This one has taken off vertically and seems to be doing pretty well. It has produced a few baby cucs so far and is flowering well.
Seems to like horizontal more than vertical and ignores any efforts at training it to go in a specific direction. It does have a few baby cucs and is flowering though, so I can't complain too much.
This one is growing off very well and has taken to the trellis. You can see it also seems to prefer the horizontal direction. I have three plants all heading for the exact same corner, must be something about the morning sun.
All six of these have fruit.
Neither of the two have fruit, but one has some pretty good flowers. I didn't think there would be much of a difference between Roma and La Roma, but apparently there is.
I have two of these and one just got it's first fruit today. I've had luck with these in the past, so I'm not too stressed about their late start.
Wednesday, April 27, 2011
Last year was my first year growing tomatillos. I love the flavor and couldn't wait to make all kinds of salsas and sauces, but much to my disappointment the plants would not set fruit. They finally produced about 10 total near the tail end of the summer, but that was hardly a good crop.
I had read that you need at least two plants, since they will not self-pollinate and proceeded to plant the minimum number. This year I decided to double them and have a total of 4 in the same bed. Already I have at least 15 full size husks. I am excited to see how the summer plays out with this kind of production so early.
Wednesday, April 20, 2011
With the move and having to wait on the deer fence, my garden got in a few weeks later than I would have liked. It can be a little discouraging to see others' plants doing so well, where mine seem to be stagnant, especially my heirloom tomatoes. At least I've had a few firsts this week though, including my first ripe cherry tomato (Sun Gold).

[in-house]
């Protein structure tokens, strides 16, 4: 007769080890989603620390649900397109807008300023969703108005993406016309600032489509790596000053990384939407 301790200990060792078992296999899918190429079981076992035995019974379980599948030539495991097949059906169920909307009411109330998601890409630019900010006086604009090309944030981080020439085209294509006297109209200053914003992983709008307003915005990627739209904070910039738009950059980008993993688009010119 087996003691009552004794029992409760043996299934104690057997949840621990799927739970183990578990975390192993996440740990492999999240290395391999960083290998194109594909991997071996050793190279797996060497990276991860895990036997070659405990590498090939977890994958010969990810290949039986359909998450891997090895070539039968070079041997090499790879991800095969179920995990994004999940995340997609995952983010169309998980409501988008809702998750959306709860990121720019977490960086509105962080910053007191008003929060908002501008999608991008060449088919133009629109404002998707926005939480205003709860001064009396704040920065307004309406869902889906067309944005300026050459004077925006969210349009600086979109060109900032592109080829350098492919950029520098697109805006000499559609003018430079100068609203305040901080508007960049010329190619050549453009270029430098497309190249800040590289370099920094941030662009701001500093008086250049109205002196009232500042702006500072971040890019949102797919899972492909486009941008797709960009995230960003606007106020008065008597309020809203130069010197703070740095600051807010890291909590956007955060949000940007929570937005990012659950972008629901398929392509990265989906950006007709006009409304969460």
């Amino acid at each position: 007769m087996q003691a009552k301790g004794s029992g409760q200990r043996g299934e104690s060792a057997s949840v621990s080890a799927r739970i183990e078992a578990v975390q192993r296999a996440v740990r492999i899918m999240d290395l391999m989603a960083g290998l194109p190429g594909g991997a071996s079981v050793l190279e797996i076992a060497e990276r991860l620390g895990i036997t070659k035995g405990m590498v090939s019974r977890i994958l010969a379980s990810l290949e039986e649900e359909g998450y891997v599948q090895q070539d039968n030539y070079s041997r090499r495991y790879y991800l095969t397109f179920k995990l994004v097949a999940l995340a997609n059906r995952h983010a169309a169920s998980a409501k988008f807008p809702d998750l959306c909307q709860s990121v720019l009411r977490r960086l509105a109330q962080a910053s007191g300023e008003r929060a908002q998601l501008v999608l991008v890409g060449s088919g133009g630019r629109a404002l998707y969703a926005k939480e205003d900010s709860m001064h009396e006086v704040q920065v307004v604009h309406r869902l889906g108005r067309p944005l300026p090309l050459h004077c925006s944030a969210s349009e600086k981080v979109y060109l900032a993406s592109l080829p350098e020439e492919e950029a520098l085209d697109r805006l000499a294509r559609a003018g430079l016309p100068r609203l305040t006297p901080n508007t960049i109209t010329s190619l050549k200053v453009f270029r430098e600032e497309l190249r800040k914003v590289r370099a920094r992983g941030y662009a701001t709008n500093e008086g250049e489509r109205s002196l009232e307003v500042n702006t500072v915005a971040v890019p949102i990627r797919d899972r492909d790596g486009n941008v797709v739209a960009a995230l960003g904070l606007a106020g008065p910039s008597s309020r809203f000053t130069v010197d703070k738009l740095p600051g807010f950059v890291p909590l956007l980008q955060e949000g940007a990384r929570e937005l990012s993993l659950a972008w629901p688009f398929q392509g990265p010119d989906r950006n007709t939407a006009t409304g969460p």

First Cucumber Siting, General Lee
First full size pepper, Hungarian Hot
Sunday, April 17, 2011
Last night my friend and I were admiring the giant yucca stalk that will soon be covered in flowers, when we discovered my nemesis.
Mixed in with the 100 or so yuccas was poison ivy. Argh!
Do you know how much it sucks to pull out poison ivy while being stabbed by needles? Not only did it hurt like heck, but each little stab put a hole in my gloves, risking further poison ivy exposure.
I wasn't able to dig out all of the ivy, since some of it was in the middle of the yucca bed, so I'll just have to keep an eye on it and regularly trim it back. I think I'll also look into trimming back that yucca. I'm not sure which will be harder to get rid of.
Thursday, April 14, 2011
I haven't done this in a while, and my garden is a bit sparse, but here goes...
Zinnia (in okra bed)
Sweet Slice Cucumber Flower
Strawberry - much smaller than it appears. I'm not fond of this tiny variety.
Ancho St. Martin. The first pepper in the garden.